On Thursday, Facebook is hosting a big event to unveil its "new home on Android."
What does that mean? We expect to see a new Facebook operating system for Google's Android phone, which the social network will showcase on an HTC handset. Sources said it will effectively give users the option of making Facebook your phone's home screen of sorts.
It makes sense that Facebook is doubling down on mobile: It wants users to spend more time not just with its core social network, but also with its other mobile services, including texting, voice calling, and email. And though it hasn't launched Graph Search yet on mobile devices, it will eventually, and that'll provide another mobile revenue opportunity.
Over 680 million people use Facebook on mobile devices every month. Even Mark Zuckerberg has acknowledged that one of his biggest challenges is figuring out how to make as much money from those mobile users as it makes from user on the desktop.
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However, the big question for this mobile operating system is how many people will want to use Facebook for all their mobile communication. That will determine just how much Thursday's announcement could boost Facebook's revenue.
Analysts are reserving judgment until they hear the announcement, but the consensus seems to be that the upshot will be positive if Facebook can drive user engagement on mobile devices.
Wedbush analyst Michael Pachter commends Facebook for embracing the fact that people are spending more time on mobile devices, and for taking steps to address the fact that the company's mobile revenue is lagging its desktop revenue.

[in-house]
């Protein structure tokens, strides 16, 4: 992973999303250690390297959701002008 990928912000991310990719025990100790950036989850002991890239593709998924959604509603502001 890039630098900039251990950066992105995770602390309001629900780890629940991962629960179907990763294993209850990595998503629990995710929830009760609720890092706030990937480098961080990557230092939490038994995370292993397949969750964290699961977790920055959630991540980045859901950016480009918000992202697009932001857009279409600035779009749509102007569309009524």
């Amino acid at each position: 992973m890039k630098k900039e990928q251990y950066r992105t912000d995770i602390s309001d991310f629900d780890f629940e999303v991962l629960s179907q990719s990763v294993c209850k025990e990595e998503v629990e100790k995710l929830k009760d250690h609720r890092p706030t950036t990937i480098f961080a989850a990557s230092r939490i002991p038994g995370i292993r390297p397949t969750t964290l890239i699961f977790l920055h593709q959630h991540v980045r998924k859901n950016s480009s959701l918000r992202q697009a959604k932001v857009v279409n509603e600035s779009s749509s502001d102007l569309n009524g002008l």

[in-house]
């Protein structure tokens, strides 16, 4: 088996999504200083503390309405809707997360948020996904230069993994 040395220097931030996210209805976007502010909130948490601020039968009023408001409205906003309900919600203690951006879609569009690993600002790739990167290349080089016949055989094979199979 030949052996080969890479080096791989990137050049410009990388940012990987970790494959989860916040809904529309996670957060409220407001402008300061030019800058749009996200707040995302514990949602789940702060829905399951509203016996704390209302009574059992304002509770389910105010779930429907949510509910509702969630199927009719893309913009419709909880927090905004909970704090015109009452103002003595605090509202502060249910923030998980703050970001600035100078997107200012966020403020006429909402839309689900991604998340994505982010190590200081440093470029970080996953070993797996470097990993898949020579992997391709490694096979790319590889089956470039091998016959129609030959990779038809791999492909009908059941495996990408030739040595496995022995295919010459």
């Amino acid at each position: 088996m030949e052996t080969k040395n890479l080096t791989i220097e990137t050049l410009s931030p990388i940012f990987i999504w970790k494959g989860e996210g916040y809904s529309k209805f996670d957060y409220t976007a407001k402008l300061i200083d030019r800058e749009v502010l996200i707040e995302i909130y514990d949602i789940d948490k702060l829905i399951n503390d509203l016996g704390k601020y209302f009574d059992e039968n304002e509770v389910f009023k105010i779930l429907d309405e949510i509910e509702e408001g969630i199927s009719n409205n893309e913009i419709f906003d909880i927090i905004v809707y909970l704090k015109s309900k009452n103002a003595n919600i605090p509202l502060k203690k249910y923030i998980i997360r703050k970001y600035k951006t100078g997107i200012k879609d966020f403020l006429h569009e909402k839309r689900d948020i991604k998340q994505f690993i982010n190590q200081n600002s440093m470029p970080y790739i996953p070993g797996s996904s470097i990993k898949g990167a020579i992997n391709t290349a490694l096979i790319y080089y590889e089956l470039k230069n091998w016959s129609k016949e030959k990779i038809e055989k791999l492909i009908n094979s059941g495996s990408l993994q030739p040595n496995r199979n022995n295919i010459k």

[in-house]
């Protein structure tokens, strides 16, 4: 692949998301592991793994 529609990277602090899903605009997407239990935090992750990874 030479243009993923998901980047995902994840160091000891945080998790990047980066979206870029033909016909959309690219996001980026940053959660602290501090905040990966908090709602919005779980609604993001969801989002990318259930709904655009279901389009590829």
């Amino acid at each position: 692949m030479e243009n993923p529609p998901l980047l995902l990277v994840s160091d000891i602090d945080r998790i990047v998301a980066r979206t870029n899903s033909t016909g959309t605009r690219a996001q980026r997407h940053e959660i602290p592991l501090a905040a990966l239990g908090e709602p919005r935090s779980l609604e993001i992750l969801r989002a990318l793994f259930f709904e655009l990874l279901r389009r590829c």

"It's not just for the user experience, but so they can efficiently deliver ads," he said.
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Stern Agee's Arvind Bhatia also praised Facebook for taking steps to better target ads with mobile information.
"It's a major announcement for Facebook and should be a needle-mover over time," Bhatia said. "Deeper integration with the Android system should boost user engagement and monetization."
However, Facebook bear, BTIG analyst Rich Greenfield is skeptical. He cautioned that "the world has appified over the last several years on mobile devices." What that means is the fact that consumers are accustomed to going to different apps for different services and as Greenfield puts it "everything Is just a click away." So he wonders if people will want to go to Facebook to do a number of different things.
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What does this mean for Google's Android?
If Facebook's new software is a hit, it could help sell more Android devices, giving Google an advantage over Apple. But over the long term, if Facebook can lure users to utilize its graph search tool, that could potentially eat into Google's search market share over time. But for now, especially since graph search hasn't launched on mobile yet, there's no near-term threat.
—By CNBC's Julia Boorstin; Follow her on Twitter: